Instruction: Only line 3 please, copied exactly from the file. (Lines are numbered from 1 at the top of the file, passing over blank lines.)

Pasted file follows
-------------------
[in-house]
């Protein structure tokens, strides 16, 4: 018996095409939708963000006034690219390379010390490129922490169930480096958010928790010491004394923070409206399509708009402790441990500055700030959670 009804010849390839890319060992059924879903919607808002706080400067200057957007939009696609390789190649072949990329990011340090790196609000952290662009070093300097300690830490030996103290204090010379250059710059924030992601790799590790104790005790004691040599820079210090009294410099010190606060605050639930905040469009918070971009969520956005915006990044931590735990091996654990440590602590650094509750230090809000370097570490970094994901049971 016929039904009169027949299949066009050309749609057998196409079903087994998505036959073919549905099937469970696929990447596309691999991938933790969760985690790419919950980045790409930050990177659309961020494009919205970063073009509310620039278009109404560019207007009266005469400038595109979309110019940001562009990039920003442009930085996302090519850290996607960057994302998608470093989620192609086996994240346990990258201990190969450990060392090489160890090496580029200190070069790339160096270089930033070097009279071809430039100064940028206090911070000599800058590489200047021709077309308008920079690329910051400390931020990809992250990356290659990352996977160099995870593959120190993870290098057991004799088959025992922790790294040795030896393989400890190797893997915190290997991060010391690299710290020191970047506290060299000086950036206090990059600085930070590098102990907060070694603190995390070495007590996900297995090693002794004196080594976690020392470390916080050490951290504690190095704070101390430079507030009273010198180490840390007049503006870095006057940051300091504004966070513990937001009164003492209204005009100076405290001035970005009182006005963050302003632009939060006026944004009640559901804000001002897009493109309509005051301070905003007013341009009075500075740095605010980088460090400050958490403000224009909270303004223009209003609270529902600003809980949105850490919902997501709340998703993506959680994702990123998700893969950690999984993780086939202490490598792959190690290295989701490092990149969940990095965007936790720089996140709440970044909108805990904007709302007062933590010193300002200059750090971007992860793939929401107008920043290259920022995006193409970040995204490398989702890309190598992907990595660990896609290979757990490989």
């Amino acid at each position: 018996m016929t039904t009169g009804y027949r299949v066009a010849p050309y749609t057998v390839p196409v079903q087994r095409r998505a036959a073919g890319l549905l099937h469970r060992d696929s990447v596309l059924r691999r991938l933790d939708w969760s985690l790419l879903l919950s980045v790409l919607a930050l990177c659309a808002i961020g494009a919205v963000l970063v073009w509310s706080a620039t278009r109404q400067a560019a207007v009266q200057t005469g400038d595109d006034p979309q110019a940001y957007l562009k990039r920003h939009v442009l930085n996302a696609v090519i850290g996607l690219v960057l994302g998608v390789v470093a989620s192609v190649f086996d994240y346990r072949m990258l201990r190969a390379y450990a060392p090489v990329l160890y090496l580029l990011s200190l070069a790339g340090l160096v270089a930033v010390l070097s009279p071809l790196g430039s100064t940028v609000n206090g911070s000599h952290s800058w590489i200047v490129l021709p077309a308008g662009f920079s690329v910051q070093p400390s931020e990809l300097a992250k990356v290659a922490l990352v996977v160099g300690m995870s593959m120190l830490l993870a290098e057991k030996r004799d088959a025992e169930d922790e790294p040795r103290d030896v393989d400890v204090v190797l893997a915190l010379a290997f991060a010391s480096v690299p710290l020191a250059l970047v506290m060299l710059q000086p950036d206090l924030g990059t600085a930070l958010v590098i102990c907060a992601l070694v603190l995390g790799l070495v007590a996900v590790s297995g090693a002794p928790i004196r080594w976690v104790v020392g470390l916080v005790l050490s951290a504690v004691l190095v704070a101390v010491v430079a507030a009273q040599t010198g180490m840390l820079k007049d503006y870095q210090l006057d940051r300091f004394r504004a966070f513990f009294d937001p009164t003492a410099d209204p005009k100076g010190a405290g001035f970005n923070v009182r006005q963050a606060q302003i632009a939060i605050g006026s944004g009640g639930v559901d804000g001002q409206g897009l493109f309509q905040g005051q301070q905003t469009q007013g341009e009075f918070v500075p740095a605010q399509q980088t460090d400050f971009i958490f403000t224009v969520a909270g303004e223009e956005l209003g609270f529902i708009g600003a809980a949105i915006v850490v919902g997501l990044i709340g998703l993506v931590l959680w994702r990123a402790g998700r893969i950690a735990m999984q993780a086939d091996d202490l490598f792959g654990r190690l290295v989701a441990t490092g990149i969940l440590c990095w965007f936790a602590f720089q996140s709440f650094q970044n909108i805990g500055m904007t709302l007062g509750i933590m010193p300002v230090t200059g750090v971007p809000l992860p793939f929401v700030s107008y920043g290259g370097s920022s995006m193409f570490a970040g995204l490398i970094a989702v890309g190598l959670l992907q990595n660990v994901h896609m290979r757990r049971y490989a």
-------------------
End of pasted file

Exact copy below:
């Amino acid at each position: 018996m016929t039904t009169g009804y027949r299949v066009a010849p050309y749609t057998v390839p196409v079903q087994r095409r998505a036959a073919g890319l549905l099937h469970r060992d696929s990447v596309l059924r691999r991938l933790d939708w969760s985690l790419l879903l919950s980045v790409l919607a930050l990177c659309a808002i961020g494009a919205v963000l970063v073009w509310s706080a620039t278009r109404q400067a560019a207007v009266q200057t005469g400038d595109d006034p979309q110019a940001y957007l562009k990039r920003h939009v442009l930085n996302a696609v090519i850290g996607l690219v960057l994302g998608v390789v470093a989620s192609v190649f086996d994240y346990r072949m990258l201990r190969a390379y450990a060392p090489v990329l160890y090496l580029l990011s200190l070069a790339g340090l160096v270089a930033v010390l070097s009279p071809l790196g430039s100064t940028v609000n206090g911070s000599h952290s800058w590489i200047v490129l021709p077309a308008g662009f920079s690329v910051q070093p400390s931020e990809l300097a992250k990356v290659a922490l990352v996977v160099g300690m995870s593959m120190l830490l993870a290098e057991k030996r004799d088959a025992e169930d922790e790294p040795r103290d030896v393989d400890v204090v190797l893997a915190l010379a290997f991060a010391s480096v690299p710290l020191a250059l970047v506290m060299l710059q000086p950036d206090l924030g990059t600085a930070l958010v590098i102990c907060a992601l070694v603190l995390g790799l070495v007590a996900v590790s297995g090693a002794p928790i004196r080594w976690v104790v020392g470390l916080v005790l050490s951290a504690v004691l190095v704070a101390v010491v430079a507030a009273q040599t010198g180490m840390l820079k007049d503006y870095q210090l006057d940051r300091f004394r504004a966070f513990f009294d937001p009164t003492a410099d209204p005009k100076g010190a405290g001035f970005n923070v009182r006005q963050a606060q302003i632009a939060i605050g006026s944004g009640g639930v559901d804000g001002q409206g897009l493109f309509q905040g005051q301070q905003t469009q007013g341009e009075f918070v500075p740095a605010q399509q980088t460090d400050f971009i958490f403000t224009v969520a909270g303004e223009e956005l209003g609270f529902i708009g600003a809980a949105i915006v850490v919902g997501l990044i709340g998703l993506v931590l959680w994702r990123a402790g998700r893969i950690a735990m999984q993780a086939d091996d202490l490598f792959g654990r190690l290295v989701a441990t490092g990149i969940l440590c990095w965007f936790a602590f720089q996140s709440f650094q970044n909108i805990g500055m904007t709302l007062g509750i933590m010193p300002v230090t200059g750090v971007p809000l992860p793939f929401v700030s107008y920043g290259g370097s920022s995006m193409f570490a970040g995204l490398i970094a989702v890309g190598l959670l992907q990595n660990v994901h896609m290979r757990r049971y490989a």